Various Ways To Raise Money

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  1. 1. Funding Sources Ways To Raise MoneyThis document will cover the different ways to raise capital: Equity Debt Various other alternativesEquity CapitalEssentially, equity capital is money that is invested into a company in exchange for an ownership interest in that company. Traditionally, equity capitalunlike debtis not intended to be repaid according to a specific schedule and is not secured (or guaranteed) by the company's assets. Instead, an equity investor (i.e., the individual or entity that supplies the company with the money) expects that, within a certain time frame, the ownership percentage she holds will be worth more than the original amount she invested.You may be more familiar than you think with the concept of equity capital. Millions of people are public equity investors because they own shares in large corporations such as Microsoft and Wal-Mart, companies whose ownership interests are priced and traded publicly. In Equity Capital Market Landscape, however, when we say equity capital, we are referring to private equity capital, which represents money that is invested in private companies, or those that are not listed on the NYSE or NASDAQ exchanges.How do you know if equity capital is for your company?Public equity capital is only for large proven companies, often with hundreds of millions of dollars in revenues and profits. The opportunities for companies to secure public equity capital for the first time, or to go public in an IPO, are extremely limited.Private equity capital, on the other hand, can be appropriate for fast-growing, young companies. Also, please note that for those fast-growing, young companies that have (1) limited capital needs and (2) stable cash flow or a substantial tangible asset base, debt financing may be a better financing alternative.Why might debt financing be more appropriate?At first glance, it may seem like equity is a better deal for a company than debt, but private equity investors are no fools. In fact, experienced private equity investors usually make a 25% return on investment (ROI), far more expensive for a company than the typical debt interest rate of less than 15%. Additionally, private equity investors know that an equity investment in a company is a much more risky vehicle for their money than a loan (i.e., debt) to a company. Therefore there are a number of checks and balances inherent in the structuring of a private equity investment and the corresponding ownership interest.So why does any company seek private equity capital?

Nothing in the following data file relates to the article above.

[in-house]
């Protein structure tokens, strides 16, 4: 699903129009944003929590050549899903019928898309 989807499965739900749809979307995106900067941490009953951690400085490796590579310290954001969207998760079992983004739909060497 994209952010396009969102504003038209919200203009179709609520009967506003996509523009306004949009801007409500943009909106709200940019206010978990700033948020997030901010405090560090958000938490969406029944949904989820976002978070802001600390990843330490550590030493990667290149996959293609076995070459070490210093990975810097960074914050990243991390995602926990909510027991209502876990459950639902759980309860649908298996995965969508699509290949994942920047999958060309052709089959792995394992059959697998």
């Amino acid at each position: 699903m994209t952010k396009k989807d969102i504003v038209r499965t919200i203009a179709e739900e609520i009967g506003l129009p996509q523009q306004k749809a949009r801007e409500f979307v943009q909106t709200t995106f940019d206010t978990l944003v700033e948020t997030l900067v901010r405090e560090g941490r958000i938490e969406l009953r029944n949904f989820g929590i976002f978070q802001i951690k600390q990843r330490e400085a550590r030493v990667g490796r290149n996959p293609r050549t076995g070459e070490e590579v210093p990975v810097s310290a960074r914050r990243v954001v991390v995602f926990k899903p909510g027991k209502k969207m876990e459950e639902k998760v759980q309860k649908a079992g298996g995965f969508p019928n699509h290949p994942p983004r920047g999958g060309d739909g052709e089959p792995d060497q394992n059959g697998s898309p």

2. 2. Private equity is often the only option for a start-up company with high growth potential. For example, TechForCash, a start-up software company, anticipates product development expenditures of $1 million during the two years of its life. In its third year, fourth, and fifth years, it expects to make $1 million, $2 million, and $4 million, respectively. Despite this remarkable growth potential, TechForCash would probably not be able to get a loan to finance its launch. However, if TechForCash has a strong business plan, an impressive management team, a pilot product, and a couple of clients, a private equity investor may be willing give the company $1 million in development capital, in exchange for, say, 25% ownership in the company. What are the sources of private equity capital?There are many types of private equity investors, including angels, venture capital firms, leveraged buyout firms, and large companies, all of which are described below. Most private equity investors, regardless of type, tend to be somewhat specialized based on factors such as investment size, company stage, industry, and region.AngelsIn the early days of venture capital investment, in the 1950s and 1960s, individual investors were the archetypal venture investor. While this type of individual investment did not totally disappear, the modern venture firm emerged as the dominant venture investment vehicle. However, in the last few years, individuals have again become a potent and increasingly larger part of the early stage start-up venture life cycle. These "angel investors" will mentor a company and provide needed capital and expertise to help develop companies. Angel investors may either be wealthy people with management expertise or retired business men and women who seek the opportunity for first-hand business development. PARTIAL DOCUMENT THE REMAINDER IS VIEWABLE BY MEMBERS ONLY 2